Jeremy Black, University of Exeter history professor and author of more than 80 books, sheds a different kind of light on humankind’s history as it is reflected in our mapmaking ventures. In Metropolis: Mapping the City, Black focuses on a single subject of cartography: the cityscape. Noting that as civilization developed, so did the human desire to control and organize the rapid pace of change, Black suggests that maps are perhaps the perfect tool for urban planning, allowing people to measure, navigate, plan and protect their newly organized cities. A mapmaker’s vision could affect an entire culture, as evidenced by examples like side-by-side planning maps of New York City in 1815 and 1867. The former shows a relatively featureless grid of streets, while the latter allows the lush, green space of Central Park to dominate, a factor that shapes the settlement of the city to this day. Black’s maps range from bird’s-eye views and panoramas to skyline profiles and schematics, giving readers multiple visual perspectives along with his ample and authoritative text describing each map in its historical context.

Focusing the historical lens even more closely than Black are Richard H. Brown and Paul E. Cohen in Revolution: Mapping the Road to American Independence, 1755-1783. This unique collection illuminates the battles—physical and political—that defined America’s fight for independence. Brown and Cohen carefully curated this collection, scouring sources from the King George III collection at the British Library to the archives of Revolutionary War map printer William Faden and previously undiscovered family collections. Many of the maps are published here for the first time, with full-page reproductions and enlarged insets providing astonishingly detailed accounts of each battle. The 1777 “Plan of New York Island,” for instance, allows readers to see the “carefully placed British forces, twenty-one-thousand strong,” as they “attacked the poorly organized and ill-equipped rebels.” The authors’ lively commentary runs throughout the book, but as they take pains to note, the maps are the focus. Where other history books might use maps to support the narrative, Revolution uses narrative to support the maps themselves.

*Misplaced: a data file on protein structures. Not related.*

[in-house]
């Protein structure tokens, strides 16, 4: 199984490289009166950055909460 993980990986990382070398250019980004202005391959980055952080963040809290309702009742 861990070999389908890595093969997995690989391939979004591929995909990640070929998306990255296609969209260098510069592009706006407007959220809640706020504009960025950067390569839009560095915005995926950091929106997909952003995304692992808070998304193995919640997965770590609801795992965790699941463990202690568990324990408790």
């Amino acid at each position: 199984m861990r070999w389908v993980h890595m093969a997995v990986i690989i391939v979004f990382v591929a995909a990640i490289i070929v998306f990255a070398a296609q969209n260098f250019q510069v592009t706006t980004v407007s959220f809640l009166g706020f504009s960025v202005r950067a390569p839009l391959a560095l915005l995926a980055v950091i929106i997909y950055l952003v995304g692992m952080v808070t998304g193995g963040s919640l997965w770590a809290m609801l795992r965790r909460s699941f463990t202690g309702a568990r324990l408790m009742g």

A "Map of Video Websites" from Vargic's Miscellany of Curious Maps, courtesy of Martin Vargic.

The maps are the narrative in the wildly original Vargic’s Miscellany of Curious Maps: Mapping the Modern World, in which 17-year-old Slovakian artist Martin Vargic reimagines our planet not just geographically, but culturally, too. Famous for his viral “Map of the Internet,” which remapped the world in terms of website popularity (countries like Facebook and Google dominate North America, for example), Vargic takes his near-obsessive attention to detail to new heights with atlas-style maps that contain vast alternative vocabularies for describing the globe, with thousands of words in each entry. Vargic’s meticulousness was not always obvious when huge pieces like his “Map of Stereotypes” made their way around the Internet. Here, though, full-page, two-page and even foldout maps, along with insets, allow us to see every word he has imposed upon our previously well-ordered vision of the globe. Do you recognize the island relabeled with words like Cigars, Vintage Cars and Uncle Fidel? Would you sail on the Jack Sparrow sea? There’s a sly sense of humor to everything Vargic does, which lets us laugh at ourselves a bit while we contemplate the larger truths he’s telling.


This article was originally published in the December 2015 issue of BookPage. Download the entire issue for the Kindle or Nook.

BAM Customer Reviews